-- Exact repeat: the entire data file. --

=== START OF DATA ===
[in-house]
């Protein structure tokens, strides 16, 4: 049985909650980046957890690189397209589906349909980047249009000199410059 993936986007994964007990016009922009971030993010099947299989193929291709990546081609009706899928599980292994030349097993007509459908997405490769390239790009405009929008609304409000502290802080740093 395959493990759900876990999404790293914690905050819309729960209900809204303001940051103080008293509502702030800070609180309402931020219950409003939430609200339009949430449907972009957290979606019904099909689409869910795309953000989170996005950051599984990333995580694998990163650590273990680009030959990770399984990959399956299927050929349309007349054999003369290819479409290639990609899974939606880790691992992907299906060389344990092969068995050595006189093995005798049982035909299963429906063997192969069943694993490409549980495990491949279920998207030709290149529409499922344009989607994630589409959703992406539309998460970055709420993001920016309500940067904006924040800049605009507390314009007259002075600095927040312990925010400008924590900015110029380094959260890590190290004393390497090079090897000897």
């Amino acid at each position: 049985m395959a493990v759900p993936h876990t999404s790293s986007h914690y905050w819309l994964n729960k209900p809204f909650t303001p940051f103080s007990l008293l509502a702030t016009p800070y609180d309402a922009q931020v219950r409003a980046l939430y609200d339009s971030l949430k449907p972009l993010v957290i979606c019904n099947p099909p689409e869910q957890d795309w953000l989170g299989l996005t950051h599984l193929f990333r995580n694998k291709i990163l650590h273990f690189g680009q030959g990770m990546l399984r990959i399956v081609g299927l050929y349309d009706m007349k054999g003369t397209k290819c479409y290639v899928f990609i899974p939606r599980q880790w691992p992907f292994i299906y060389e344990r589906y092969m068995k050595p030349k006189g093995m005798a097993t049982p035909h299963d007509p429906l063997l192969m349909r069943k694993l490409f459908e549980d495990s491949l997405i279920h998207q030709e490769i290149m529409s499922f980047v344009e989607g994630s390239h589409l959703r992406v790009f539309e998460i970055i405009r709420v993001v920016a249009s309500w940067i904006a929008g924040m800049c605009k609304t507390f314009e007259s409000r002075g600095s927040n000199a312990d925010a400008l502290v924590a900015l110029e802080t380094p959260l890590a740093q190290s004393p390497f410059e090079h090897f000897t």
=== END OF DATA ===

[in-house]
């Protein structure tokens, strides 16, 4: 049985909650980046957890690189397209589906349909980047249009000199410059 993936986007994964007990016009922009971030993010099947299989193929291709990546081609009706899928599980292994030349097993007509459908997405490769390239790009405009929008609304409000502290802080740093 395959493990759900876990999404790293914690905050819309729960209900809204303001940051103080008293509502702030800070609180309402931020219950409003939430609200339009949430449907972009957290979606019904099909689409869910795309953000989170996005950051599984990333995580694998990163650590273990680009030959990770399984990959399956299927050929349309007349054999003369290819479409290639990609899974939606880790691992992907299906060389344990092969068995050595006189093995005798049982035909299963429906063997192969069943694993490409549980495990491949279920998207030709290149529409499922344009989607994630589409959703992406539309998460970055709420993001920016309500940067904006924040800049605009507390314009007259002075600095927040312990925010400008924590900015110029380094959260890590190290004393390497090079090897000897």
């Amino acid at each position: 049985m395959a493990v759900p993936h876990t999404s790293s986007h914690y905050w819309l994964n729960k209900p809204f909650t303001p940051f103080s007990l008293l509502a702030t016009p800070y609180d309402a922009q931020v219950r409003a980046l939430y609200d339009s971030l949430k449907p972009l993010v957290i979606c019904n099947p099909p689409e869910q957890d795309w953000l989170g299989l996005t950051h599984l193929f990333r995580n694998k291709i990163l650590h273990f690189g680009q030959g990770m990546l399984r990959i399956v081609g299927l050929y349309d009706m007349k054999g003369t397209k290819c479409y290639v899928f990609i899974p939606r599980q880790w691992p992907f292994i299906y060389e344990r589906y092969m068995k050595p030349k006189g093995m005798a097993t049982p035909h299963d007509p429906l063997l192969m349909r069943k694993l490409f459908e549980d495990s491949l997405i279920h998207q030709e490769i290149m529409s499922f980047v344009e989607g994630s390239h589409l959703r992406v790009f539309e998460i970055i405009r709420v993001v920016a249009s309500w940067i904006a929008g924040m800049c605009k609304t507390f314009e007259s409000r002075g600095s927040n000199a312990d925010a400008l502290v924590a900015l110029e802080t380094p959260l890590a740093q190290s004393p390497f410059e090079h090897f000897t």